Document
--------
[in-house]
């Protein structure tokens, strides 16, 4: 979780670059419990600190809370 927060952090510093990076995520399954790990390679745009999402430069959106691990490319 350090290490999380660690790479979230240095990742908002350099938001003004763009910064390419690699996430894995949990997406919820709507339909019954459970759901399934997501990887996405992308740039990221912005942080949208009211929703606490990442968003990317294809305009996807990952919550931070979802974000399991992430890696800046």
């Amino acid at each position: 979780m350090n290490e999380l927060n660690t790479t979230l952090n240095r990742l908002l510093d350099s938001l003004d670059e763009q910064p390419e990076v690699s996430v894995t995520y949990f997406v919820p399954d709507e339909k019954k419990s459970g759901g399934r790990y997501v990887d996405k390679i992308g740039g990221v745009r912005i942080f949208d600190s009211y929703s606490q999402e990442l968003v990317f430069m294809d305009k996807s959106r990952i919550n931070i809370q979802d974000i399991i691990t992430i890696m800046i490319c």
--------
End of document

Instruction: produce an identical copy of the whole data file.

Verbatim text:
[in-house]
């Protein structure tokens, strides 16, 4: 979780670059419990600190809370 927060952090510093990076995520399954790990390679745009999402430069959106691990490319 350090290490999380660690790479979230240095990742908002350099938001003004763009910064390419690699996430894995949990997406919820709507339909019954459970759901399934997501990887996405992308740039990221912005942080949208009211929703606490990442968003990317294809305009996807990952919550931070979802974000399991992430890696800046």
């Amino acid at each position: 979780m350090n290490e999380l927060n660690t790479t979230l952090n240095r990742l908002l510093d350099s938001l003004d670059e763009q910064p390419e990076v690699s996430v894995t995520y949990f997406v919820p399954d709507e339909k019954k419990s459970g759901g399934r790990y997501v990887d996405k390679i992308g740039g990221v745009r912005i942080f949208d600190s009211y929703s606490q999402e990442l968003v990317f430069m294809d305009k996807s959106r990952i919550n931070i809370q979802d974000i399991i691990t992430i890696m800046i490319c």